Discourse Analysis & Language Teaching - EDU00007M

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  • Department: Education
  • Module co-ordinator: Dr. Jan Hardman
  • Credit value: 20 credits
  • Credit level: M
  • Academic year of delivery: 2018-19

Module summary

This module is suitable for students with advanced language skills. It requires students to engage in a critical analysis of a variety of spoken and written texts.

Module will run

Occurrence Teaching cycle
A Spring Term 2018-19

Module aims

  • To help students develop a critical awareness how language works and develop their ability to analyse and evaluate spoken and written discourses in a variety of contexts
  • To explore the lexical, grammatical and organisational properties of discourse, how a stretch of discourse is constructed and decoded, and how it varies
  • To explore issues of communication, culture, and language teaching

Module learning outcomes

Students who successfully complete the module will develop an understanding of:

  • the concept of discourse and discourse properties
  • how cultural, situational and textual contexts influence discourse construction and decoding
  • cohesion and coherence
  • different modes and types of discourse
  • how language is used by teachers and pupils in the classroom
  • discourse-based approaches to language teaching
  • discourse analysis as a tool for research.

Academic and graduate skills

  • Formulate arguments and contribute to discussion
  • Develop academic writing skills
  • Participate in individual and group work, presentations, and peer-teaching activities
  • Demonstrate effective planning and time management
  • Word-process, manage files, use-email, VLE and the Web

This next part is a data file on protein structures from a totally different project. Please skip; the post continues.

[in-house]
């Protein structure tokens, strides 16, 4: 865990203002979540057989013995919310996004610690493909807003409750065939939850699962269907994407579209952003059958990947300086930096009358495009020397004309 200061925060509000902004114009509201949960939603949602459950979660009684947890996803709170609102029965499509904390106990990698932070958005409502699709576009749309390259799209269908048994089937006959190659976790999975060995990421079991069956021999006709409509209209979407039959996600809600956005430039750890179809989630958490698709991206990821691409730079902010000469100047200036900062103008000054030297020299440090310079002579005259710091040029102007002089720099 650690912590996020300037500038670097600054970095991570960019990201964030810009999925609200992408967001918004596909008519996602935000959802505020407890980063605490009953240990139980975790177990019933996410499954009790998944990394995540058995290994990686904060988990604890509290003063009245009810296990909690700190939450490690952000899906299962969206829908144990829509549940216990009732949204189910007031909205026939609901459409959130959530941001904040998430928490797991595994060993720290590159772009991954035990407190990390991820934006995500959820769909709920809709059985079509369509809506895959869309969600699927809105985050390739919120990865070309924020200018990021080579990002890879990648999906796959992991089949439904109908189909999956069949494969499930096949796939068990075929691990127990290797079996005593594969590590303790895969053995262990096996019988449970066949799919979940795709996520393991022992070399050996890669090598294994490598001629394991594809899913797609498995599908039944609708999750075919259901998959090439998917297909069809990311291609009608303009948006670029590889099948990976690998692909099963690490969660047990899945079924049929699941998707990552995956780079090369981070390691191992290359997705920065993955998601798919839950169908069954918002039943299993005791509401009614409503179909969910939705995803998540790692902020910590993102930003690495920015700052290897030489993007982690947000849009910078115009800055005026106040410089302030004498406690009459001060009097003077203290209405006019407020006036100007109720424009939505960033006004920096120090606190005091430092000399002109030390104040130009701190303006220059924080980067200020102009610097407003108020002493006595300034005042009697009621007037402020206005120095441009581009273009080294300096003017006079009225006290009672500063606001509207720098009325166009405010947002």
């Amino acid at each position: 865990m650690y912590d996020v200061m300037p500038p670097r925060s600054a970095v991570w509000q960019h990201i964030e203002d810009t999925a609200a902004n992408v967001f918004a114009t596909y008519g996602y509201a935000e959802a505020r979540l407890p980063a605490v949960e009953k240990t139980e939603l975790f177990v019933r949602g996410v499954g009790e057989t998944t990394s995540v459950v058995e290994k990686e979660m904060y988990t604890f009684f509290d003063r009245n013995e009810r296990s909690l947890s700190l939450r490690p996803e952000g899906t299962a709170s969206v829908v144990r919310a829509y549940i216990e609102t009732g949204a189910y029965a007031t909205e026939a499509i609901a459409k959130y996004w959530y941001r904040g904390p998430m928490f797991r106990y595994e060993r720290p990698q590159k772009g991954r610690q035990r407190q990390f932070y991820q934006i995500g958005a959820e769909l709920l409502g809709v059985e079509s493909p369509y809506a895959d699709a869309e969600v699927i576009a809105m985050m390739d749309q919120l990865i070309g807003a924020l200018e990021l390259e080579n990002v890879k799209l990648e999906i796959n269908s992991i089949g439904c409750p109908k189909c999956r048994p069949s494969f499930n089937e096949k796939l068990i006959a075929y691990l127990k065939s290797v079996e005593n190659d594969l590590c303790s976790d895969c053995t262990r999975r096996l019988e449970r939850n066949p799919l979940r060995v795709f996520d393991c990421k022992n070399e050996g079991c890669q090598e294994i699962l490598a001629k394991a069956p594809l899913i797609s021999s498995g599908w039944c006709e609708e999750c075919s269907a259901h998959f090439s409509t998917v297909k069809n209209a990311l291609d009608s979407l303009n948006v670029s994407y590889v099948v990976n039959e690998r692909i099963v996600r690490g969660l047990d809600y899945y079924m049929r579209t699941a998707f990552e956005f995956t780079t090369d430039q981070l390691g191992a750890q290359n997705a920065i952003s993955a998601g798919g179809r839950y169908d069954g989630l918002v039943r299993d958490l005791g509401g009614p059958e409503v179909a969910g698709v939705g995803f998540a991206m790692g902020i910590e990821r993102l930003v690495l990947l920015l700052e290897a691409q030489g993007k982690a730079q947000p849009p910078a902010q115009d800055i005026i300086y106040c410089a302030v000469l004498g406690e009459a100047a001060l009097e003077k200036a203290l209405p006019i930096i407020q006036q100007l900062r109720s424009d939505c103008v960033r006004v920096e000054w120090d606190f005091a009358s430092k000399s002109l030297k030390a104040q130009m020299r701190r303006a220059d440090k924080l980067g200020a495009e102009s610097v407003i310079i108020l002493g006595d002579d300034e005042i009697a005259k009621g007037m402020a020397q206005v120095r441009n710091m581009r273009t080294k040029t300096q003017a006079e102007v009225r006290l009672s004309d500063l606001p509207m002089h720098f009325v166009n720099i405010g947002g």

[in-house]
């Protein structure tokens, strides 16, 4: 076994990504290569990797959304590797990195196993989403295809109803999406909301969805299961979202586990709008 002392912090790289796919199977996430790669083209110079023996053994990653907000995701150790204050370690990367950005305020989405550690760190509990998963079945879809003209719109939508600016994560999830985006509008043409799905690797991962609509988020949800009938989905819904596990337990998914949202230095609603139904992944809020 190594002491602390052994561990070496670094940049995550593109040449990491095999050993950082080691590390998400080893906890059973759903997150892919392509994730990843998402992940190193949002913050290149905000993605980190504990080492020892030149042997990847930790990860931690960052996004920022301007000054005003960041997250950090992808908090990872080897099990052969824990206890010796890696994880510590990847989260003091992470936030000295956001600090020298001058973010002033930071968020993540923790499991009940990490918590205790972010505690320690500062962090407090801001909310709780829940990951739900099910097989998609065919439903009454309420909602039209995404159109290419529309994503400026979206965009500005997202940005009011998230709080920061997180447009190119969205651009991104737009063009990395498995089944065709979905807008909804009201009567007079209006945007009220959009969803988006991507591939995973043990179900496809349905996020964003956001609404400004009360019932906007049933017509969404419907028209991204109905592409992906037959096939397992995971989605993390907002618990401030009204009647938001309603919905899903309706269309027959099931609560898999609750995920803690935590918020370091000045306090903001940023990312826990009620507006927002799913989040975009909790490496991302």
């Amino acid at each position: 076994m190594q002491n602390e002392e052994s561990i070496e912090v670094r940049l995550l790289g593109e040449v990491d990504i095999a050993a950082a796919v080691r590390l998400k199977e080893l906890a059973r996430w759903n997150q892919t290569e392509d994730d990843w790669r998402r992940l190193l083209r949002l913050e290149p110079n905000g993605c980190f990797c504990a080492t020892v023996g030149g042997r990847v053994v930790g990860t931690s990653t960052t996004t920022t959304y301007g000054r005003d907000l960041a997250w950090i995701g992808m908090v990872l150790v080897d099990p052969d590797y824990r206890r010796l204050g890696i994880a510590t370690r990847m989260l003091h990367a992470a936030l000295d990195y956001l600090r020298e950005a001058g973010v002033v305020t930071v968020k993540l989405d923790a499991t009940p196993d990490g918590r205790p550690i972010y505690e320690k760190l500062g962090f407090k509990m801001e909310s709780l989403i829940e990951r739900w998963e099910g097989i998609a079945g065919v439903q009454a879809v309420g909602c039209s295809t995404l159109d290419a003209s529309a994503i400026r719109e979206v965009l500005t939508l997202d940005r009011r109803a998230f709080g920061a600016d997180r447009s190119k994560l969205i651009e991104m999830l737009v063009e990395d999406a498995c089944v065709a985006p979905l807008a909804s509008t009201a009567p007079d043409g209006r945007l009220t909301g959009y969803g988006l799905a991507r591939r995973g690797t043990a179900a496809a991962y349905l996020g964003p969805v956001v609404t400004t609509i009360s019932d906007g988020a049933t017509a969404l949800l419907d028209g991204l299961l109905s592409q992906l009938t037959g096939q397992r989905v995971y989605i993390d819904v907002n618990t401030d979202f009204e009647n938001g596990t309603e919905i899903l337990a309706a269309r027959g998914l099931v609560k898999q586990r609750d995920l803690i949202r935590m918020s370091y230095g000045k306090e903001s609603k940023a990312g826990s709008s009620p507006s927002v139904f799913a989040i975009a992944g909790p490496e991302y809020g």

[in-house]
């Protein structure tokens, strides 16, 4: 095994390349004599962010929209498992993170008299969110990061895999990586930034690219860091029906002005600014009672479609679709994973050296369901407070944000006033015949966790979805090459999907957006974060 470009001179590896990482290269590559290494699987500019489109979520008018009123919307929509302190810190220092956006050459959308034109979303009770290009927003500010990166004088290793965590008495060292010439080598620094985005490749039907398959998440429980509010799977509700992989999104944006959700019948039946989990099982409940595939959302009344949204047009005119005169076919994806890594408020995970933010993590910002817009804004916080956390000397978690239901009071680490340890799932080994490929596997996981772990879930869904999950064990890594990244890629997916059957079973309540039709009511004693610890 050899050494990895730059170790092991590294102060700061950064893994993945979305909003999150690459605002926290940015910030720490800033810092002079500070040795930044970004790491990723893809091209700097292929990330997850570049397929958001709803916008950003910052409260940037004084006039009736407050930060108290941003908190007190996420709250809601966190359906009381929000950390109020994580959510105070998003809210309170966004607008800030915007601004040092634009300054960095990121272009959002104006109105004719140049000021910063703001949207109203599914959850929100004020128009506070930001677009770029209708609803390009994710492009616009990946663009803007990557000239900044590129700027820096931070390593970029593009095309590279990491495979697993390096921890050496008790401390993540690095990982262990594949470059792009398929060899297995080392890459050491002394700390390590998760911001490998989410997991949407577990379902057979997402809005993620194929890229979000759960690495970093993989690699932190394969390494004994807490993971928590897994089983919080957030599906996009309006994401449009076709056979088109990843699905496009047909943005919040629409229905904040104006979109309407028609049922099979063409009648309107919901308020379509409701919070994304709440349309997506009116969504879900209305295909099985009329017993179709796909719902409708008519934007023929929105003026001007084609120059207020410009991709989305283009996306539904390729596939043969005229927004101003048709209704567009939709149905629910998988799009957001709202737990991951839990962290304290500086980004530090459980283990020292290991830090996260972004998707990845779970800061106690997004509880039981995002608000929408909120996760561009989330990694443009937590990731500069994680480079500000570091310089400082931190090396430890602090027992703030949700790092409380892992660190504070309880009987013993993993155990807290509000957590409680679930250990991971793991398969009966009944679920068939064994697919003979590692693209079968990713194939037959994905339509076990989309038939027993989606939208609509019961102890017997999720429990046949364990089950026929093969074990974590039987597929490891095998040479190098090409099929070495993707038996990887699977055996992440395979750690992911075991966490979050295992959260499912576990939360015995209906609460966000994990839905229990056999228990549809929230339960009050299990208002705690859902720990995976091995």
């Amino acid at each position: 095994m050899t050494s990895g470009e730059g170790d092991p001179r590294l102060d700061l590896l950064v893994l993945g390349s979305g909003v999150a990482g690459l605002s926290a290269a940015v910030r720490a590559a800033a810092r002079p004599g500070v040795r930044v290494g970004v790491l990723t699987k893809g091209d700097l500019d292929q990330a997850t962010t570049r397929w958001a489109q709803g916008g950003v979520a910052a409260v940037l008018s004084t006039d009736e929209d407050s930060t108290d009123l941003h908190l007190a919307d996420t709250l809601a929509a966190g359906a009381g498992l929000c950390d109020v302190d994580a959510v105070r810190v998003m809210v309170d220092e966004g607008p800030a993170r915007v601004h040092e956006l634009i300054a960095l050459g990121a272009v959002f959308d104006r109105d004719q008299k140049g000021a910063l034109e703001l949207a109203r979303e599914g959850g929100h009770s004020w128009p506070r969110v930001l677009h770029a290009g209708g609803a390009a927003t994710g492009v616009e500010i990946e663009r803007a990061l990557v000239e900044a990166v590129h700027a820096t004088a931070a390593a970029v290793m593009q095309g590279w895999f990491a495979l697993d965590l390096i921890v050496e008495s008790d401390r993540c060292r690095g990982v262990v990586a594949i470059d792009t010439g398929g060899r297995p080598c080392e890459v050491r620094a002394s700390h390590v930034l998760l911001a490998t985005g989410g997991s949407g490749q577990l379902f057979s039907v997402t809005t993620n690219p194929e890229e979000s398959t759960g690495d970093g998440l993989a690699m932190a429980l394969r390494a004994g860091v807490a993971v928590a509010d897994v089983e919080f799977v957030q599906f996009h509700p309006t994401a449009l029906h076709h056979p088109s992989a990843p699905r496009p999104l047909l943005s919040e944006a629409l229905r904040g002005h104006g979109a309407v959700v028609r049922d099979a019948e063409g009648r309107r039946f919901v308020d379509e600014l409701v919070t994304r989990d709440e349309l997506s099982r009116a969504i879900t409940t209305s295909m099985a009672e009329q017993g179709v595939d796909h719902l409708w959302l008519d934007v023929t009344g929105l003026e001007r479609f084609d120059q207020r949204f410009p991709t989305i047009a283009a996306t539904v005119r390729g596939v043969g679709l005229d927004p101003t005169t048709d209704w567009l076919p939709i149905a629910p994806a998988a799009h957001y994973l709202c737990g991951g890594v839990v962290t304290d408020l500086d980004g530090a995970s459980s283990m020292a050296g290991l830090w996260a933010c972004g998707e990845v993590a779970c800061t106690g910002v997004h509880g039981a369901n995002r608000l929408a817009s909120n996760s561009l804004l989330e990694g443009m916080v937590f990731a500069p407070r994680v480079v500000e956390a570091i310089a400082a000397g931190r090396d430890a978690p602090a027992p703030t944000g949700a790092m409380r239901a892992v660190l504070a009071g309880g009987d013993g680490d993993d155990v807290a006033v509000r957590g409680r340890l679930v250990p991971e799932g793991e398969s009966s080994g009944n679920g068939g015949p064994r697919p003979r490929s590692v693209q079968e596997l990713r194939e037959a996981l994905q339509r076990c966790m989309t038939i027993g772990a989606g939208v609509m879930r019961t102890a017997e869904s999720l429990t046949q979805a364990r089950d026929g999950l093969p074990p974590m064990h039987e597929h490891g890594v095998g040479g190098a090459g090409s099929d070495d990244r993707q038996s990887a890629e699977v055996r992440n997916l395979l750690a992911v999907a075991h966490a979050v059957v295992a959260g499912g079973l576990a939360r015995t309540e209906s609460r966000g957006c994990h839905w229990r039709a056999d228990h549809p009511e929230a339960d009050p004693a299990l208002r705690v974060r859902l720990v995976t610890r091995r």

• Undertake empirical and literature research

Assessment

Task Length % of module mark
Essay/coursework
Essay
N/A 100

Special assessment rules

None

Reassessment

Task Length % of module mark
Essay/coursework
Essay
N/A 100

Module feedback

You will receive feedback in a range of ways throughout this module. This will include oral feedback in class, responses to posts on the VLE discussion board and written comments on work. You will have the chance to obtain feedback on your writing during the module, and you will have a short one-to-one meeting with a module tutor to discuss assessments.

Individual written feedback reports, with follow-up tutor meeting if necessary. The feedback is returned to students in line with university policy. Please check the Guide to Assessment, Standards, Marking and Feedback for more information

Indicative reading

Celce-Murcia, M & Olshtain, E. (2000). Discourse and context in language teaching: A guide for teachers. Cambridge: Cambridge University Press.
Coulthard, M. (1994). Advances in written text analysis. London: Routledge.
Coulthard, M (1992). Advances in spoken discourse analysis. London: Routledge
Cazden, C. & Beck. S. (2003). Classroom discourse. In A. Graesser, M. Gernsbacher, & S. Goldman, (Eds.), Handbook of discourse processes (pp. 165-197). New Jersey: Lawrence Erlbaum Associates.
Lazaraton, A. (2002). Qualitative and qualitative approaches to discourse analysis. Annual Review of Applied Linguistics, 22, 32-51.



The information on this page is indicative of the module that is currently on offer. The University is constantly exploring ways to enhance and improve its degree programmes and therefore reserves the right to make variations to the content and method of delivery of modules, and to discontinue modules, if such action is reasonably considered to be necessary by the University. Where appropriate, the University will notify and consult with affected students in advance about any changes that are required in line with the University's policy on the Approval of Modifications to Existing Taught Programmes of Study.